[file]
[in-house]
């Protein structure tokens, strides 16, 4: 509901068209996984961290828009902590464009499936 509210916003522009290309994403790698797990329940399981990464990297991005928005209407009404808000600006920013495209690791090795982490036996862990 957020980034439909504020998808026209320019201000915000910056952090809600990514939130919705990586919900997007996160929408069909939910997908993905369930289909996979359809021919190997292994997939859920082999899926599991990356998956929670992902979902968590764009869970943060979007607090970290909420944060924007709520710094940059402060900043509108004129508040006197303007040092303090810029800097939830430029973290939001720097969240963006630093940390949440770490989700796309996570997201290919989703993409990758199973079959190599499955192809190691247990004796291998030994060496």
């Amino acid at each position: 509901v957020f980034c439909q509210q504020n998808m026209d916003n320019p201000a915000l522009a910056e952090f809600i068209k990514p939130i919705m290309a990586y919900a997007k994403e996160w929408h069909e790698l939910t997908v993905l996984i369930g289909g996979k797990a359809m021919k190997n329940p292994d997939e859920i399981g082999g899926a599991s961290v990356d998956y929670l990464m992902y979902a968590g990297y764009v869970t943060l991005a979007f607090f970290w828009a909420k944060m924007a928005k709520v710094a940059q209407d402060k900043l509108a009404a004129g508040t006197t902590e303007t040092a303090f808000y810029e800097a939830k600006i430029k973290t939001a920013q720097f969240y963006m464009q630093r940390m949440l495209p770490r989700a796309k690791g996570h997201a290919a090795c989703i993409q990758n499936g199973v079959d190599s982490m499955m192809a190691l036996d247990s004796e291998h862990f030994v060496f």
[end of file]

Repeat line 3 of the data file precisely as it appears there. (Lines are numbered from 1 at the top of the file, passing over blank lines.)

């Amino acid at each position: 509901v957020f980034c439909q509210q504020n998808m026209d916003n320019p201000a915000l522009a910056e952090f809600i068209k990514p939130i919705m290309a990586y919900a997007k994403e996160w929408h069909e790698l939910t997908v993905l996984i369930g289909g996979k797990a359809m021919k190997n329940p292994d997939e859920i399981g082999g899926a599991s961290v990356d998956y929670l990464m992902y979902a968590g990297y764009v869970t943060l991005a979007f607090f970290w828009a909420k944060m924007a928005k709520v710094a940059q209407d402060k900043l509108a009404a004129g508040t006197t902590e303007t040092a303090f808000y810029e800097a939830k600006i430029k973290t939001a920013q720097f969240y963006m464009q630093r940390m949440l495209p770490r989700a796309k690791g996570h997201a290919a090795c989703i993409q990758n499936g199973v079959d190599s982490m499955m192809a190691l036996d247990s004796e291998h862990f030994v060496f």